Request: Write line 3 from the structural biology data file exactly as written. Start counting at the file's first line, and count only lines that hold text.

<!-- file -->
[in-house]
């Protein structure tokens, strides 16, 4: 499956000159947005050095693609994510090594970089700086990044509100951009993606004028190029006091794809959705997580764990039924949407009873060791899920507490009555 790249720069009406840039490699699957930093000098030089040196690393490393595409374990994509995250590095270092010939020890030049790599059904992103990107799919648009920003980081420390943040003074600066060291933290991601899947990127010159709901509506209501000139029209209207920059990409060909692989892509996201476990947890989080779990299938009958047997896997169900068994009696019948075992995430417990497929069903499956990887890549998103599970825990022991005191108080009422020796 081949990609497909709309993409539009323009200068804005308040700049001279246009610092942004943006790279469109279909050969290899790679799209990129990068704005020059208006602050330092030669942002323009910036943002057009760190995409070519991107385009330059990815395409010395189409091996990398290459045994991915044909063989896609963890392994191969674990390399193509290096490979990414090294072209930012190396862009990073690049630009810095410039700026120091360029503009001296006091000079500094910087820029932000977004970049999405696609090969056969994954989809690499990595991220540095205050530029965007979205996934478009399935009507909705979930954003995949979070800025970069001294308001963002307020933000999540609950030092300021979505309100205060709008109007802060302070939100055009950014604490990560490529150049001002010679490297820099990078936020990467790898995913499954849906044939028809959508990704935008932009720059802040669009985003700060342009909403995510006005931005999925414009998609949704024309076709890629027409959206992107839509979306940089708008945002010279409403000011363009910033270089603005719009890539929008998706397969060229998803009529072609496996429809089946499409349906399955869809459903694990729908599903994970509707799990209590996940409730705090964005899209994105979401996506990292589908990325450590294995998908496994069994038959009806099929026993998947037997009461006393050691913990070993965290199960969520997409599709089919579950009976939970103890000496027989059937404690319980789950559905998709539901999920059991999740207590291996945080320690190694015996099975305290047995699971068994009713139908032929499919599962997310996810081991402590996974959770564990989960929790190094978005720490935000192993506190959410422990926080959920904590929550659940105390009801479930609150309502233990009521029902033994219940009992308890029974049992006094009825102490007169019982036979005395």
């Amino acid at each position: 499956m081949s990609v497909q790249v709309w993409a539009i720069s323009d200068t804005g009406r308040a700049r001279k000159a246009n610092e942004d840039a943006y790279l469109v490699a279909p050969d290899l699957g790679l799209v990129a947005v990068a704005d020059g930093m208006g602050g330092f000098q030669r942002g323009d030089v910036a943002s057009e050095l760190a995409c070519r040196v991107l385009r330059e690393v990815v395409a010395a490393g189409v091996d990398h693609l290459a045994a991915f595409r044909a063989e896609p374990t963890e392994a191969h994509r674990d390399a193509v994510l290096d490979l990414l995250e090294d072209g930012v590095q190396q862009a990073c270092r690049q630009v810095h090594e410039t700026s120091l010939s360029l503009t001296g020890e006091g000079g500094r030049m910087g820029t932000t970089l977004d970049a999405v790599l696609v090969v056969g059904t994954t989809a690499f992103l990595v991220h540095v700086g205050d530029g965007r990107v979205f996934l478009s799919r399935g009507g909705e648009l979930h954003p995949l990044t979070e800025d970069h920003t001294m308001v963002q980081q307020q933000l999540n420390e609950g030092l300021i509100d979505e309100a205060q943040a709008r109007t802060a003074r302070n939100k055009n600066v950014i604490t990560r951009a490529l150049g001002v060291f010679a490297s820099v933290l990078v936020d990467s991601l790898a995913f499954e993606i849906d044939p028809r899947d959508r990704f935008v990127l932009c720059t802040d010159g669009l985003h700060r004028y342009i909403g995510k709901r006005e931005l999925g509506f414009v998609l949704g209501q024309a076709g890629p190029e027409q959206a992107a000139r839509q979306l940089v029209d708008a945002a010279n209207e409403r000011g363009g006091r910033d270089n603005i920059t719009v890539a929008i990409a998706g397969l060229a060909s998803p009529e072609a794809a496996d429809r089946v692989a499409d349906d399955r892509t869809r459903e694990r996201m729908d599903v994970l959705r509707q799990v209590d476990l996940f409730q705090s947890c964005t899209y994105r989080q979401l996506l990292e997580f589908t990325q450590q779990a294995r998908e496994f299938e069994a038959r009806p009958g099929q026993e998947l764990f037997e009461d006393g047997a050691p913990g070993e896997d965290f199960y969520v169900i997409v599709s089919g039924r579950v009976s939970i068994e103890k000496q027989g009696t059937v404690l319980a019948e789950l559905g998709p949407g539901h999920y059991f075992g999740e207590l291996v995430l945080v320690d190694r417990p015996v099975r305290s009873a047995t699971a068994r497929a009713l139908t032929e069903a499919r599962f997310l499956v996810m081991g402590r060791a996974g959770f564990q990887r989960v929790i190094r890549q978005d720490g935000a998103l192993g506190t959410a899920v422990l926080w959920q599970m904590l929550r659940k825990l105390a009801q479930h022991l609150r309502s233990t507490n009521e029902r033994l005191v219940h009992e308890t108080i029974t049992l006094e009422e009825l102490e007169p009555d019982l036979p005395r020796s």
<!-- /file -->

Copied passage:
């Amino acid at each position: 499956m081949s990609v497909q790249v709309w993409a539009i720069s323009d200068t804005g009406r308040a700049r001279k000159a246009n610092e942004d840039a943006y790279l469109v490699a279909p050969d290899l699957g790679l799209v990129a947005v990068a704005d020059g930093m208006g602050g330092f000098q030669r942002g323009d030089v910036a943002s057009e050095l760190a995409c070519r040196v991107l385009r330059e690393v990815v395409a010395a490393g189409v091996d990398h693609l290459a045994a991915f595409r044909a063989e896609p374990t963890e392994a191969h994509r674990d390399a193509v994510l290096d490979l990414l995250e090294d072209g930012v590095q190396q862009a990073c270092r690049q630009v810095h090594e410039t700026s120091l010939s360029l503009t001296g020890e006091g000079g500094r030049m910087g820029t932000t970089l977004d970049a999405v790599l696609v090969v056969g059904t994954t989809a690499f992103l990595v991220h540095v700086g205050d530029g965007r990107v979205f996934l478009s799919r399935g009507g909705e648009l979930h954003p995949l990044t979070e800025d970069h920003t001294m308001v963002q980081q307020q933000l999540n420390e609950g030092l300021i509100d979505e309100a205060q943040a709008r109007t802060a003074r302070n939100k055009n600066v950014i604490t990560r951009a490529l150049g001002v060291f010679a490297s820099v933290l990078v936020d990467s991601l790898a995913f499954e993606i849906d044939p028809r899947d959508r990704f935008v990127l932009c720059t802040d010159g669009l985003h700060r004028y342009i909403g995510k709901r006005e931005l999925g509506f414009v998609l949704g209501q024309a076709g890629p190029e027409q959206a992107a000139r839509q979306l940089v029209d708008a945002a010279n209207e409403r000011g363009g006091r910033d270089n603005i920059t719009v890539a929008i990409a998706g397969l060229a060909s998803p009529e072609a794809a496996d429809r089946v692989a499409d349906d399955r892509t869809r459903e694990r996201m729908d599903v994970l959705r509707q799990v209590d476990l996940f409730q705090s947890c964005t899209y994105r989080q979401l996506l990292e997580f589908t990325q450590q779990a294995r998908e496994f299938e069994a038959r009806p009958g099929q026993e998947l764990f037997e009461d006393g047997a050691p913990g070993e896997d965290f199960y969520v169900i997409v599709s089919g039924r579950v009976s939970i068994e103890k000496q027989g009696t059937v404690l319980a019948e789950l559905g998709p949407g539901h999920y059991f075992g999740e207590l291996v995430l945080v320690d190694r417990p015996v099975r305290s009873a047995t699971a068994r497929a009713l139908t032929e069903a499919r599962f997310l499956v996810m081991g402590r060791a996974g959770f564990q990887r989960v929790i190094r890549q978005d720490g935000a998103l192993g506190t959410a899920v422990l926080w959920q599970m904590l929550r659940k825990l105390a009801q479930h022991l609150r309502s233990t507490n009521e029902r033994l005191v219940h009992e308890t108080i029974t049992l006094e009422e009825l102490e007169p009555d019982l036979p005395r020796s």